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Mercury in Compact Fluorescent Lamps

5. Do environmental benefits of compact fluorescent lamps outweigh potential risks?

    Benefits Potential Risks
    Lower electricity use and greenhouse gas emissions than incandescent and halogen lamps

    Lower overall mercury releases as a result of use and disposal than incandescent lamps (taking into account mercury emissions from coal fired power plants)
    CFLs that break accidentally could pose a potential direct risk to the health of consumers.

    Mercury released from CFLs that are disposed of inappropriately could pose a potential risk to the environment
    Unbalanced scales
    Source: Wikimedia 

    On the one hand, CFLs consume less electricity than conventional household lamps so they offer some clear benefits in that they lead to lower emissions of mercury, greenhouse gases and other pollutants from power plants. On the other hand, CFLs contain mercury which is a hazardous substance so there is a potential health risk in the mercury released from lamps that break accidentally in the consumer’s home or after they have been thrown with the general refuse. It is very difficult to weigh benefits against these potential risks and determine the relative importance of these different aspects: effects of greenhouse gases on global warming, mercury released to the environment and potential effects on human health.

    The EC Scientific Committee on Health and Environmental Risks (SCHER) is of the opinion that compact fluorescent lamps offer a net environmental benefit compared to the other light bulbs considered, even if their mercury content is taken into account.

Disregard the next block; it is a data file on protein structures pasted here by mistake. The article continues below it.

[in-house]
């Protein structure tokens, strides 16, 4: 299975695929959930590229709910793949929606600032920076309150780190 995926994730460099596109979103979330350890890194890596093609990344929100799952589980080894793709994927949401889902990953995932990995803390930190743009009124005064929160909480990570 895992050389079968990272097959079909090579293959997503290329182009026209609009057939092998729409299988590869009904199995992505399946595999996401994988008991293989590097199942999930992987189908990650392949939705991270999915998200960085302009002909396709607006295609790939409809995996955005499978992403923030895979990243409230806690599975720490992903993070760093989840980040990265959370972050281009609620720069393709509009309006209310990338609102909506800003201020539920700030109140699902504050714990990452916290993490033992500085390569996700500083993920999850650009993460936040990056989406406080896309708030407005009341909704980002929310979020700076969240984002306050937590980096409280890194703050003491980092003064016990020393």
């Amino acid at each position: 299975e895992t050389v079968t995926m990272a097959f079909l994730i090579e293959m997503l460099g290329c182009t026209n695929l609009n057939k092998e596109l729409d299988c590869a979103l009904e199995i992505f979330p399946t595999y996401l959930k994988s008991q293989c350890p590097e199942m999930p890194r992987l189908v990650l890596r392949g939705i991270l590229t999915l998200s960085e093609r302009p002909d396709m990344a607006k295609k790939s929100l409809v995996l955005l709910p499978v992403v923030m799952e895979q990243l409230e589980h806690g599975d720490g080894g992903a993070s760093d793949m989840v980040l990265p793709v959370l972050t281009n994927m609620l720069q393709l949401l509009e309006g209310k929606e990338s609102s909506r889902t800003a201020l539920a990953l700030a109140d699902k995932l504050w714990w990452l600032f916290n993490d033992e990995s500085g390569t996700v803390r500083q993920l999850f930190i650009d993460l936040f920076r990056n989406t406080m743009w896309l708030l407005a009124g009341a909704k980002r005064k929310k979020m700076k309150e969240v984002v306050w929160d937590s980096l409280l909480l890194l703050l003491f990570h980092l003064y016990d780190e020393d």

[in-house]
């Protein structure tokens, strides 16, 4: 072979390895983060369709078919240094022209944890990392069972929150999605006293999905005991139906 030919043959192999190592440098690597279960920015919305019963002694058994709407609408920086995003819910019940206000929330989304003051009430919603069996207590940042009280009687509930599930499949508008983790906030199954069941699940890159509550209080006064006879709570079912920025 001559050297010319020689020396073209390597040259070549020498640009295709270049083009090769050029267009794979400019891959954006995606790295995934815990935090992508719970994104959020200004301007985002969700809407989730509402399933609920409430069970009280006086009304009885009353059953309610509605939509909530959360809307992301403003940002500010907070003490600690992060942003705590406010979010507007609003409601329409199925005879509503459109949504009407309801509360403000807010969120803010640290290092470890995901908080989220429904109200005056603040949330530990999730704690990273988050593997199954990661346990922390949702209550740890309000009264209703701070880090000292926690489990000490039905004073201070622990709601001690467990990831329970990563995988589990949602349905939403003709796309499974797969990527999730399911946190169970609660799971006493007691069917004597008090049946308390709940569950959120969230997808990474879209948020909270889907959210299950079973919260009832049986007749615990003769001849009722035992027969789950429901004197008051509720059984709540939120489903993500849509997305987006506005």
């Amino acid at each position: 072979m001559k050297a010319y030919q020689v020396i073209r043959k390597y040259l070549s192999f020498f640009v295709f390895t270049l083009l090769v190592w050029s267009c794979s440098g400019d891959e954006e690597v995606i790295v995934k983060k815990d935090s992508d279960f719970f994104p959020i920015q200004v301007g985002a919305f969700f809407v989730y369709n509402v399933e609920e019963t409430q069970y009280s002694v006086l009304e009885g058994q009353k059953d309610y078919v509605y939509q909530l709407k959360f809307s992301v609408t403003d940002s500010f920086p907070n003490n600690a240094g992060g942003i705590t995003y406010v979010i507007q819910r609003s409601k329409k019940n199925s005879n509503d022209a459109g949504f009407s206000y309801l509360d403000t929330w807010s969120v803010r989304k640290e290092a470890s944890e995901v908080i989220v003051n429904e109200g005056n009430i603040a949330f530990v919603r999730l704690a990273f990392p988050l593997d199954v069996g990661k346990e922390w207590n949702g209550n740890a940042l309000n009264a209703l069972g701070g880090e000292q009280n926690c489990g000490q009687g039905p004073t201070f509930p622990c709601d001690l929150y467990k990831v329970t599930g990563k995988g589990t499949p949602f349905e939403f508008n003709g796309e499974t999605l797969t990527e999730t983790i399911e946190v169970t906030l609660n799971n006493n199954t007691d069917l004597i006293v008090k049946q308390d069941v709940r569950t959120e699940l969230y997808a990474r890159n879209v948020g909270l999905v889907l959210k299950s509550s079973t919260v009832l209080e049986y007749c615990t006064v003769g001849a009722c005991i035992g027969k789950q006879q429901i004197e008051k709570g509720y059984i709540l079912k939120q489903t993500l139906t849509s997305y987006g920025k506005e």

On potential risks SCHER concluded:

    Compact fluorescent lamps that break accidentally in a consumer’s home are not expected to pose any health risks to adults. However, no conclusions can be drawn on the potential risks to children, namely because there is a lack of data about the possible oral intake from dust and hand-to-mouth contact. In principle, a foetus can be exposed to mercury through its mother but the amount of mercury that can cross over from the mother’s blood is very limited so the risk of broken CFLs to the foetus is negligible. (see question 2).

    It is very unlikely that the use and disposal of compact fluorescent lamps poses any risk to the environment. However, facilities that collect and recycle them could pose a local, environmental risk if they do not deal appropriately with the released mercury (see question 3).

    When asked to weigh environmental gains from CFLs against any risks to human lives from accidental exposures, SCHER counsels some caution, as the relative weight given to such different aspects has to remain a matter for judgment in the risk management process. More...


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